Every document, communication, or piece of writing you
produce should have these elements.

I have to admit I was horrified when I first came across
some of the communications sent out by the small grass-roots NGOs I was worked
and volunteered with in developing countries.

Coming from a background in Australian politics, where every
tweet had to comply with a 32 page style guide and was checked by two people,
both with advanced degrees, before it was allowed to be published*, it was
amazing to see Directors of NGOs sending emails to important contacts like ambassadors,
international foundations and government departments without a proper subject
line or capital letters at the beginning sentences. Likewise, I had to bite my
tongue about Facebook posts without even a casual regard for grammar or
punctuation.

These types of faux pas generally pop up in less formal
pieces of communication such as emails, though I have seen it in Social Media, websites,
formal letters and even reports and proposals. In some cases this comes from senior
management being too busy and not seeing proper punctuation a priority in their
hectic schedule. At other times, it may be an important document, for example a
project proposal to be sent to potential donors, that a small team has slaved
over with much time and effort, gone over and proofread and obviously taken a
lot of care to get it right. However even after all this no one has picked up
on things like inconsistent headers and font sizes, which to someone with my
background looks jarring and unprofessional.

I would argue that even when writing an ‘informal’ email to
a contact it is important to ensure all is properly written and laid out, as
this reflects on you and your organisation. Furthermore, your message and the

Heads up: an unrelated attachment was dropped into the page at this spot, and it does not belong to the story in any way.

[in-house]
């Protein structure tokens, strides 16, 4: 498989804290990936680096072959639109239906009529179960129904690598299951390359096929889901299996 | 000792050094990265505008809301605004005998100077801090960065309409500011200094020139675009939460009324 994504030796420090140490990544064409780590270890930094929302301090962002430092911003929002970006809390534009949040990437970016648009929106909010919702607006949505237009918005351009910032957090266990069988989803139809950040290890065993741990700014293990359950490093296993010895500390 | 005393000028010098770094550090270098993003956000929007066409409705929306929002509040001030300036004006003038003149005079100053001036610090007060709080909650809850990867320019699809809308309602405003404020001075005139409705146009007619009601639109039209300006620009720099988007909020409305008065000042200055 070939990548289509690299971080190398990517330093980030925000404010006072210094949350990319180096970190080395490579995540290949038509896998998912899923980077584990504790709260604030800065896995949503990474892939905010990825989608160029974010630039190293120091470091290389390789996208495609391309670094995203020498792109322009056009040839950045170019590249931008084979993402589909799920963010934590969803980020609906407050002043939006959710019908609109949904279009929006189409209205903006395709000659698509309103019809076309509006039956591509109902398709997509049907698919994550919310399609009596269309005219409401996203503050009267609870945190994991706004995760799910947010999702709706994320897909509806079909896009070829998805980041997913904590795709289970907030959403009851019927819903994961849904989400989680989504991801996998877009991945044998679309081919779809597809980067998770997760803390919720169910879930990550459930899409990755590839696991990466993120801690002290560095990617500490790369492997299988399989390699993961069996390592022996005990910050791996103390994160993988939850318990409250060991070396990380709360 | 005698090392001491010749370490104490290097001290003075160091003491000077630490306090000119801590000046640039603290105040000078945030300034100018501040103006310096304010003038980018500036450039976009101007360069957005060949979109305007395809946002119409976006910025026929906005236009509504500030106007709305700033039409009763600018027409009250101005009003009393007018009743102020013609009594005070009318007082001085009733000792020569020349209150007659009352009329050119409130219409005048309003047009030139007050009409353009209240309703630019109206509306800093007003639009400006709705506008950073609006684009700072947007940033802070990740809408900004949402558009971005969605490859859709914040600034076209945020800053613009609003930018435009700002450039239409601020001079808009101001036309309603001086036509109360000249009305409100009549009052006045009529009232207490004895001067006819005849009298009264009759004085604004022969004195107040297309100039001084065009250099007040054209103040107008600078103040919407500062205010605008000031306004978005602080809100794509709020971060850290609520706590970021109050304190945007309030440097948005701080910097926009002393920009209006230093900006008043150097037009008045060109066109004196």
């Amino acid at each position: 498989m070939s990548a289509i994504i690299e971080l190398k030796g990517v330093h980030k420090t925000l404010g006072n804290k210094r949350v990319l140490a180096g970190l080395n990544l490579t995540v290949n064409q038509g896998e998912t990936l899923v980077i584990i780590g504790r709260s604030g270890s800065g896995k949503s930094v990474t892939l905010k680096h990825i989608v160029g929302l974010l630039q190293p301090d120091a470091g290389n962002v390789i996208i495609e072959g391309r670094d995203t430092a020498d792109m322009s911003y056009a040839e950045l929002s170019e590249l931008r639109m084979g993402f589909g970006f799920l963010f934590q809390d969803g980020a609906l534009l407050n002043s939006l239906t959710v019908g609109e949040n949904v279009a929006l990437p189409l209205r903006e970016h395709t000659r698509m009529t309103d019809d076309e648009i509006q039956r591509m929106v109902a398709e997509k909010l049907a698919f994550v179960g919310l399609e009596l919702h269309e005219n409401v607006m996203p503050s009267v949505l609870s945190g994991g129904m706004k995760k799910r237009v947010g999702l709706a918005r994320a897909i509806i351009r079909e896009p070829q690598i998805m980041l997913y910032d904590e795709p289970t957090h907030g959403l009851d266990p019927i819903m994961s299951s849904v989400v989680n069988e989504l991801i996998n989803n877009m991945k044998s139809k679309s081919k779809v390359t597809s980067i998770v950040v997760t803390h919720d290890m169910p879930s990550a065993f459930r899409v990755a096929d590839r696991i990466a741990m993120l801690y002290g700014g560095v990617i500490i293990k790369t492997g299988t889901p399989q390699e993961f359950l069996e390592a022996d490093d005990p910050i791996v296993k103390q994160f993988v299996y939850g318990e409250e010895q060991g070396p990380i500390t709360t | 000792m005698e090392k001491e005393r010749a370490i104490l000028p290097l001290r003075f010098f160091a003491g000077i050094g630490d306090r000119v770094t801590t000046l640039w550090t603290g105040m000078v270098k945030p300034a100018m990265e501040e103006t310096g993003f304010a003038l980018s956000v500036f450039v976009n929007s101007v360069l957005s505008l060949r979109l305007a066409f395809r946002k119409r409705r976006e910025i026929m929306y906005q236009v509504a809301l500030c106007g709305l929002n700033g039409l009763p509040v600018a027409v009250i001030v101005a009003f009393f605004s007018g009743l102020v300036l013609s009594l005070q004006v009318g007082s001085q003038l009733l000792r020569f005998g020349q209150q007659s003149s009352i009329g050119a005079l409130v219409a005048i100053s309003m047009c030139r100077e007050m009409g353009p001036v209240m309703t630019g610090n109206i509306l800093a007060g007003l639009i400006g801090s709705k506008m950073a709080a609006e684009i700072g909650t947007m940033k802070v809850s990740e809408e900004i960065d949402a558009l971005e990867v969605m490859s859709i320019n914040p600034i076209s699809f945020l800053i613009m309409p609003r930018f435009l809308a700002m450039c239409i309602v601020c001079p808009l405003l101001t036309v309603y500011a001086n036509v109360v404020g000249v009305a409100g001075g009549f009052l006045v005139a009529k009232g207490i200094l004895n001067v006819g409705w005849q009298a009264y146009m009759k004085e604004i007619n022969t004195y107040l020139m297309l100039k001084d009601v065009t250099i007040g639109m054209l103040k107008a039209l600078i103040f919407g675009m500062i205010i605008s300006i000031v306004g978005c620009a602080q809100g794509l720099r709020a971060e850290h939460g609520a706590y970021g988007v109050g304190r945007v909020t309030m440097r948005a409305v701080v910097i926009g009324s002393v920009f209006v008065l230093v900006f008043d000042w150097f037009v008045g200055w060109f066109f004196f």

actual contents may be overlooked and let down by its unprofessional
presentation.

This stuff actually matters. Maybe it shouldn’t. Maybe
Directors and staff working 80 hours a week for little or no pay should be
focussing their attention on delivering programs which get kids out of the
Barrio and into University, protect women from abusive husbands, or break up
human trafficking rings, rather than worrying about capital letters and full
stops.

But like it or not, this stuff does matter. Important
stakeholders reading these emails, letters and documents may write your
organisation off as too small and inconsequential because the document comes
across as unprofessional, meaning you lose out on influencing important
decision makers or attracting funding opportunities. The same is true for potential
donors or volunteers perusing at your website, Social Media or flyers.

With all that in mind, below is the list of elements to
check before you let any piece of communications leave your desk – whether an
email, report, online communication or printed material.

The basics:

  • Capitals: at the beginning
    of each sentence and for names and proper nouns, but not at the beginning of
    each word, except sometimes in document titles (but not entire blurbs for
    example).
  • Spelling
  • Grammar
  • Formatting: appropriate
    paragraphs, spacing and indentations. For reports and long documents make every
    section has a heading and the document has a title.
  • Proper layout, even in
    emails : Dear (name), leave one line space, then start your first paragraph on
    the next line, continue one line spaces between paragraphs and before signing
    off.
  • Punctuation: proper use of
    commas, full stops, and other punctuation; for example do not leave spaces between
    words and full stops.
  • Keep font sizes consistent:
    including headers – have a system for sizes of headers, sub-headers and stick
    to it throughout the document. For example: headers all 16 point bold,
    sub-headers 12 point bold, text 12 point plain).

The serious stuff:

  • Always keep “the ask” in mind – what are you asking your reader to do? Make sure you communicate this clearly and ideally repeatedly.
  • Likewise, keep the purpose of the document in mind.  What are you hoping to achieve by sending it? Does it achieve that purpose?
  • Consider the layout of the document – is it logical? Are sections or paragraphs in a logical order? Does the argument flow naturally?
  • Don’t bury the lead – make sure your main point and purpose for writing are clear from the beginning.

*perhaps a slight exaggeration

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